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I’ve remembered it’s coming up to that day again. I went to Stonehenge for the solstice once. I’m glad I went, but I doubt I’ll go again. There were a couple of big disappointments.

One was the lack of a visible English Heritage presence. There were an estimated 20,000 people there who wanted some connection to the past. I would have thought that was a good target audience for EH. At the very least there’s money to be made with the Solstice 2012 t-shirts to be sold. The official solstice blankets for those who forgot to bring one, solstice kagouls and umbrellas for when it rains and so on. It’s also an excellent time to attempt guilt-tripping people into joining EH to support access to ancient sites. They might have trouble with this last one as they’re not known for supporting access to Stonehenge on the solstice, but it’d be worth a try. The impression I got (rightly or wrongly) was that EH had abandoned the site for the night.

Drunk man standing on a stone at Stonehenge acting like an arse.

A reveller welcomes the arrival of lager and, possibly, the Sun.

The other was the sheer mess around the site. Everyone got a bag as they went in for their rubbish. It doesn’t have to look like this. After all the fighting over access in the 1980s and 90s, is this a place people come are they here to celebrate or to conquer?

On the plus side I got a lesson in the difference between modern Pagans and New Agers. The Pagans tended to look dignified and patient. Quite a few had their ceremonial robes on, but not all. The easiest ones to spot were those who’d let their beards down for the night.

In contrast the New Agers were laden with mystical kit, and were often very purple. They’d looked agitated and annoyed. Every time someone elbowed in the ribs, she’d be wearing a pointy hat as if to compensate for the clothes she was wearing would ideally be on someone taller. There’d also be a purple scarf and purple jumper hidden beneath at least half a dozen medallions. I should have heard them coming with the various esoteric bangles and bracelets they were wearing.

As sunrise got closer the New Age people looked visibly more grumpy. I thought this was because the circle was packed solid, but after a while it looked as though they were annoyed that the Sun was blocked by clouds, like it nearly always is. I tend to be short on sympathy when I’ve been up all night, so they went from being an irritation to being something comical. They obviously paid a lot of money for the kit, and paid to get to Stonehenge. They were pursuing spirituality through consumerism, and the sun had completely failed to respect their beliefs by hiding behind a cloud instead of appearing at sunrise like they had paid for.

If I’d written up my trip the next day, the Pagans would have done well out of it. They’re considered a soft option to mock, but from an atheist view I don’t see them as particularly silly. They’re trying to connect with what it means to be in the universe and part of the cycle of the seasons. On the other hand New Agers would have done badly.

The day before I’d been trying to photograph another ancient site. I was having difficulty setting everything up. It was a busy day with lots of people around. Children would cheerfully run around screaming and adults would inadvertently walk in the way and apologise, but there was nothing to apologise for. It’s not like I owned the site and it was a nice sunny day. I was prepared to wait. What I didn’t expect was a bunch of people dominating the tombs I was looking at for the next hour.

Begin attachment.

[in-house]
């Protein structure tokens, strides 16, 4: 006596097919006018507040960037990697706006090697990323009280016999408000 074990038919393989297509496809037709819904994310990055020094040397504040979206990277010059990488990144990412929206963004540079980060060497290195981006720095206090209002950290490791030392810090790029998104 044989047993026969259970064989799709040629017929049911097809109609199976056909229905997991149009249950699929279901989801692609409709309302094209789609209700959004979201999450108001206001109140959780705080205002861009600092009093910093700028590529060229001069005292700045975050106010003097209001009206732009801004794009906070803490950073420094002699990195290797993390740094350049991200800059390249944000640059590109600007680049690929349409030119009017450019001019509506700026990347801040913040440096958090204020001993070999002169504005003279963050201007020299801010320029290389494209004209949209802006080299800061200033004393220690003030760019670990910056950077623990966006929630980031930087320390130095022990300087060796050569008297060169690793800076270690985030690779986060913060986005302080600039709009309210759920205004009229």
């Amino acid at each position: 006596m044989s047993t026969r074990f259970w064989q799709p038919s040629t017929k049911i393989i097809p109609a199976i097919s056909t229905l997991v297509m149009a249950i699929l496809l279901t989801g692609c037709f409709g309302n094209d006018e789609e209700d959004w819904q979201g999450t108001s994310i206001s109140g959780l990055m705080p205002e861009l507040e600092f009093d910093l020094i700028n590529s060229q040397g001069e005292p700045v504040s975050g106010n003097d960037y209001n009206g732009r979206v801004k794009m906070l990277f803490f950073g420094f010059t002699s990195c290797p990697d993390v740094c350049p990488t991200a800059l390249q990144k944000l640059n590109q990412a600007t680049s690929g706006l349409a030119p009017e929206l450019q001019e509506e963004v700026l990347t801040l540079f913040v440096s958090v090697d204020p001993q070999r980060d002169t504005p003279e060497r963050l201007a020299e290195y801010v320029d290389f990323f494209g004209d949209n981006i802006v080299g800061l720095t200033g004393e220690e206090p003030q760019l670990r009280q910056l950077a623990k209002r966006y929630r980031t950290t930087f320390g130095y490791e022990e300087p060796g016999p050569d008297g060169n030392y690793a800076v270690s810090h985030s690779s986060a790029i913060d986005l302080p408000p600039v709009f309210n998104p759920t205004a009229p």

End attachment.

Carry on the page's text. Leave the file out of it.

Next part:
There were one or two middle-aged men, many more middle-aged woman and perhaps a young couple. They also had a leader and some bloke who was the staff-maker. I knew he was the staff make because the leader of the group spent a long while admiring his mighty staff in a loud voice, describing how magnificent it looked as he held it proud and erect.

I’m doing the leader a terrible disservice in this description as her penis allusions were nothing like as subtle.

Anyway, my impression of New Age believers was that their ability to take part in spiritual behaviour was a deep as their purses. For people seeking to reach out and comprehend creation and its meaning, they seemed amazingly unwilling to look beyond themselves. Add in the elbows and sense of entitlement at Stonehenge and they looked extremely intolerant.

Maybe this was a self-selecting sample. It’s possible there were plenty of open-minded and inclusive New Age believers, but it was the purple ones who were the pains.

With time, and after the bruises had healed, there was more to think about. Much television and advertising is geared to the belief that you can buy a lifestyle. If religion is, in part, about you then is this something you can purchase too? If, after purchasing the car, the house, the iPod, the clothes and the HD-TV you still feel like you lack something, can you buy the goods to fill that hole? There’s a line in Generation X I think, that we have confused shopping with creativity.

Put like that it sounds rather sad and foolish, but not intentionally intolerant.

Before I get too smug though, it’s something I’ve fallen for. At the start I was advocating selling t-shirts and blankets to exploit a desire for a connection with the past. If we have genuinely moved into a period where shopping is self-expression then maybe New Age belief is religion expressed in a way that we’d prefer to not recognise.